AUGUSTA, Ga. (AP) — The Latest from the second round of the Masters on Friday (all times local):
Jordan Spieth held on. Phil Mickelson stumbled on the back nine and Tom Watson said goodbye.
Yes, it was an emotional, blustery second round at the Masters.
Mickelson and Watson, with five Masters titles between them, both missed the cut. Lefty had his worst round ever at Augusta National — a 7-over 79 — and the 66-year-old Watson, playing his final round on the course, was just one stroke better with a 6-over 78.
But when the day ended after the tears and frustration, the defending champion sat atop the leaderboard with Spieth leading Rory McIlroy by a stroke.
Defending champion Jordan Spieth kept his nerves in check and steered his golf ball through gusts of up to 30 mph skillfully enough to hang onto the lead at the end of a chaotic second round at Augusta National.
Spieth's 2-over 74 gave him a two-day total of 140 — Rory McIlroy is a stroke back after one of the few sub-par rounds of the day — and made the Texan the first player to lead six consecutive rounds after he went wire-to-wire in a 2015 win. Friday marked the first time since the third round in 2007 that no player broke 70.
Bryson DeChambeau, the U.S. Amateur and NCAA champion at SMU, played with Spieth and Paul Casey and was 3-under par and closing in on Spieth at No. 18. But he ran into trouble off the tee — hitting one drive out of bounds and another into an unplayable lie and wound up making triple-bogey 7.
Tom Watson missed the cut and said "Adios" to Augusta National as a competitor with the same flair he used to win two green jackets among his total of eight majors. Not surprising, he got a standing ovation from the packed gallery.
With rival Jack Nicklaus, Watson dominated golf in the mid-1970s and '80s.
On his last competitive hole at Augusta National, Watson split the fairway with his tee shot at No. 18 and nearly made birdie there. He had just enough time to check his emotions before family members — led by his son and sometimes-caddie Michael — poured onto the green.
Watson, 66, said earlier in the week that while he'll come back for the annual Champions Dinner, but he was done struggling to make the cut and didn't want to take a competitive slot from any other player, and so it was time to say, "Adios."
In a quirky tribute to the late Bruce Edwards, his close pal and longtime caddie, Watson left an egg salad sandwich on the bench at No. 13.
Jordan Spieth used a driving iron and a few pleas to his golf ball — "Go, go, go, please go!" — to reach the par-5 15th green in two strokes from 245 yards out and wound up making birdie. That put the first-round leader and defending champion at 6 under, good for a two-shot lead deep in the second round at Augusta National.
However, the Texan still couldn't shake amateur Bryson DeChambeau, who made a birdie of his own and moved to 4 under. DeChambeau, the reigning U.S. Amateur and NCAA champion, reached the back of No. 15 with a metal wood from 251 yards away, but ran a nifty chip shot back to 2 feet and knocked that in.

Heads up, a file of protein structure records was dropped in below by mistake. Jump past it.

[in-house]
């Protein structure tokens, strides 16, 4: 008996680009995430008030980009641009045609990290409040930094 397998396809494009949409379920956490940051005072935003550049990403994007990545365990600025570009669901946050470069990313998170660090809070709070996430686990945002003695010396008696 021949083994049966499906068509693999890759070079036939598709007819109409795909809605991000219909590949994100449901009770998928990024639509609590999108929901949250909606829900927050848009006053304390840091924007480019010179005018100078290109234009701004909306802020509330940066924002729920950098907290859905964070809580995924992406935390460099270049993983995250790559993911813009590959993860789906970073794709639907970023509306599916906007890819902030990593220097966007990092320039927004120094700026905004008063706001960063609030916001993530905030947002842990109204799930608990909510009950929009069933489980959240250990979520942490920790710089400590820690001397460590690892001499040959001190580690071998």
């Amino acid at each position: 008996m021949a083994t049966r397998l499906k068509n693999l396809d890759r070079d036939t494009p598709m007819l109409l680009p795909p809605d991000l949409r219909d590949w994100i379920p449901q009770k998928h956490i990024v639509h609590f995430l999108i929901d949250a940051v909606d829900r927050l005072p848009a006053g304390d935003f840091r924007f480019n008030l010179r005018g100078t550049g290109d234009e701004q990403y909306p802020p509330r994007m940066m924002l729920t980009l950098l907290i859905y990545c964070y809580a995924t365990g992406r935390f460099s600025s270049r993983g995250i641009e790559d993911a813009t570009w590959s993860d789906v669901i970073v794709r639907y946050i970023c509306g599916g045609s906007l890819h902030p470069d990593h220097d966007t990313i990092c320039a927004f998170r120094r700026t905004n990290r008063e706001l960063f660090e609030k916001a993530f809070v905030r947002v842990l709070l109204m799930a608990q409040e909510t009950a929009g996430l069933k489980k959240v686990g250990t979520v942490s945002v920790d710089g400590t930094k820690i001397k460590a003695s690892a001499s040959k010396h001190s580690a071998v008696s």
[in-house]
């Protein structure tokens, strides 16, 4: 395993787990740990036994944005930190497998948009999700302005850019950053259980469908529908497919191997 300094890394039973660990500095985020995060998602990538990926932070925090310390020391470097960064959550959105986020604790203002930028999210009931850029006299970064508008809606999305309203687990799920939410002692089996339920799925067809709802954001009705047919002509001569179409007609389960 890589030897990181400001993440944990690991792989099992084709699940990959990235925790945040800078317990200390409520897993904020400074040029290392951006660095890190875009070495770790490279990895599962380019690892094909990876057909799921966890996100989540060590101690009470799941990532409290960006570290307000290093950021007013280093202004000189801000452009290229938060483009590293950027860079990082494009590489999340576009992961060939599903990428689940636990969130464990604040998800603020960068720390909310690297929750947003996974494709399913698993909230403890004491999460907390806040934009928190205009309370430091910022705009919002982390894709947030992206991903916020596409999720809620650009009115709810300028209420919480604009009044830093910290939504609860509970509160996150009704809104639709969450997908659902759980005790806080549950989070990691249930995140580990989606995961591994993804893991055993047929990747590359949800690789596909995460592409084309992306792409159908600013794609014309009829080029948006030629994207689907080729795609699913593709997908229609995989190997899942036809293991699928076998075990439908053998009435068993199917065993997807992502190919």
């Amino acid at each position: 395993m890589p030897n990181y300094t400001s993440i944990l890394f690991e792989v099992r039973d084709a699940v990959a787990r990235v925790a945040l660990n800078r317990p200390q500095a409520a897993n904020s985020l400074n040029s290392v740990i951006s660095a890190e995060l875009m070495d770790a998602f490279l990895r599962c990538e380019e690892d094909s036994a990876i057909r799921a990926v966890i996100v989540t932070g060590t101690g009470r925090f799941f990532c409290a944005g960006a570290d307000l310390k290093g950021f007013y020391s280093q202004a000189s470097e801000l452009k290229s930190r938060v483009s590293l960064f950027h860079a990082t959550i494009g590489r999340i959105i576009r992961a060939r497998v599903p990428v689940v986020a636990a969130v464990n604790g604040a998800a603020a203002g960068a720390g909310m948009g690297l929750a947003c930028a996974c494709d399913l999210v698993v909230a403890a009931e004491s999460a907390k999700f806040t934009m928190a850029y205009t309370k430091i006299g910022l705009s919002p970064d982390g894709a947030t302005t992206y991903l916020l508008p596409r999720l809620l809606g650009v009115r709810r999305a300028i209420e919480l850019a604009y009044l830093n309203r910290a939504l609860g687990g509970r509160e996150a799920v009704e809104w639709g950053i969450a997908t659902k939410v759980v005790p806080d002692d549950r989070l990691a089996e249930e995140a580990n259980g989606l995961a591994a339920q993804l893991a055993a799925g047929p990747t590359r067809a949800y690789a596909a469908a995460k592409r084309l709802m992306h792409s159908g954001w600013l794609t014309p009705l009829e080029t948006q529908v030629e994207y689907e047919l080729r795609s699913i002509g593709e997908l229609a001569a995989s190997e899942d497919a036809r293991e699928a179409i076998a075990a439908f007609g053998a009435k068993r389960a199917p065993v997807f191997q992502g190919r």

Two golfers with impressive pedigrees — Rory McIlroy, a three-time major champion just shy of 27, and Bryson DeChambeau, who won both the U.S. Amateur and NCAA titles last year — are closing in on first-round leader and defending champion Jordan Spieth. Both trailed by two shots.
In tough, wind-swept conditions, McIlroy shot 71, becoming only the second player — along with Troy Merrit — to break par in the second round with half the field in the clubhouse. DeChambeau, who is playing alongside Spieth, was 3 under par through 13 holes.
Defending champion Jordan Spieth is anything but typical as pro golfers go, but his up-and-down adventures in the wind-blown second round mirror the struggles being experienced by the rest of the field. Gusts up to 20 mph were the main culprit.
Spieth, the opening-day leader with a 6-under 66, made two birdies in his first three holes before making double-bogey at No. 5. He then made birdie at No. 8, only to give the stroke back at the next hole and make the turn at even-par 36.
Spieth has never shot over par in a round at Augusta National.
He'll have to work to keep that intact. Of the first 36 golfers to make it back to the clubhouse — 40 percent of the field at Augusta National — only Troy Merrit was under par and just barely. He shot 71.
Spieth holds a three-shot lead over Rory McIlroy.
Jordan Spieth has come back to the pack a bit after four-putting the fifth green en route to a double-bogey.
After making two birdies over the first four holes, the double left Spieth at 6-under par. That's still four clear of five players tied for second, including Danny Lee, who was in the clubhouse at 2-under 142.
On No. 5, the defending champion hit his approach to about 50 feet and got the first putt to seven feet. But he rammed the next putt 4 feet past the cup and needed two more to finish.
On No. 6, Spieth got up and down with a 17-foot putt to save par.
Jordan Spieth stretched his lead to four early in his second round at the Masters Friday.
With birdies on the first and third holes, Spieth was 8 under for the tournament. None of his pursuers had made a move, and Danny Lee was closest at 4 under after 16 holes.
Scott Piercy, Shane Lowry and Paul Casey were all 3 under, as was Justin Rose, who was to tee off later in the afternoon.
No competitor has been within two strokes of Spieth at Augusta National in his last five rounds.